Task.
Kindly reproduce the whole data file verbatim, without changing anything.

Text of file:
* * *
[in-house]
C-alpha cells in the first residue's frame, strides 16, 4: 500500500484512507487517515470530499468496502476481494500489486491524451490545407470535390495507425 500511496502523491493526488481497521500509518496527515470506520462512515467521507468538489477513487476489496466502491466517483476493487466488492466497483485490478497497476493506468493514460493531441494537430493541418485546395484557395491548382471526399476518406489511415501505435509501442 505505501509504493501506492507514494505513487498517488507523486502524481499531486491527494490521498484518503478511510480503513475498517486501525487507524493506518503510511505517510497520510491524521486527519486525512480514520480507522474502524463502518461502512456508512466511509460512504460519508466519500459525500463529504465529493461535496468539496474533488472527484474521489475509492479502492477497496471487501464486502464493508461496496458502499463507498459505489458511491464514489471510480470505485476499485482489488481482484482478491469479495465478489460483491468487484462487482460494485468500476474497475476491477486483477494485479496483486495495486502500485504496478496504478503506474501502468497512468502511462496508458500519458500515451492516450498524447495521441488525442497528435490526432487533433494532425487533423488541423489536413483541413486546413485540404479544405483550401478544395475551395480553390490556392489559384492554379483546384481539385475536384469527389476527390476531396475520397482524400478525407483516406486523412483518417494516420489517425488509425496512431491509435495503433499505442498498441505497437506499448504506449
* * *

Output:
[in-house]
C-alpha cells in the first residue's frame, strides 16, 4: 500500500484512507487517515470530499468496502476481494500489486491524451490545407470535390495507425 500511496502523491493526488481497521500509518496527515470506520462512515467521507468538489477513487476489496466502491466517483476493487466488492466497483485490478497497476493506468493514460493531441494537430493541418485546395484557395491548382471526399476518406489511415501505435509501442 505505501509504493501506492507514494505513487498517488507523486502524481499531486491527494490521498484518503478511510480503513475498517486501525487507524493506518503510511505517510497520510491524521486527519486525512480514520480507522474502524463502518461502512456508512466511509460512504460519508466519500459525500463529504465529493461535496468539496474533488472527484474521489475509492479502492477497496471487501464486502464493508461496496458502499463507498459505489458511491464514489471510480470505485476499485482489488481482484482478491469479495465478489460483491468487484462487482460494485468500476474497475476491477486483477494485479496483486495495486502500485504496478496504478503506474501502468497512468502511462496508458500519458500515451492516450498524447495521441488525442497528435490526432487533433494532425487533423488541423489536413483541413486546413485540404479544405483550401478544395475551395480553390490556392489559384492554379483546384481539385475536384469527389476527390476531396475520397482524400478525407483516406486523412483518417494516420489517425488509425496512431491509435495503433499505442498498441505497437506499448504506449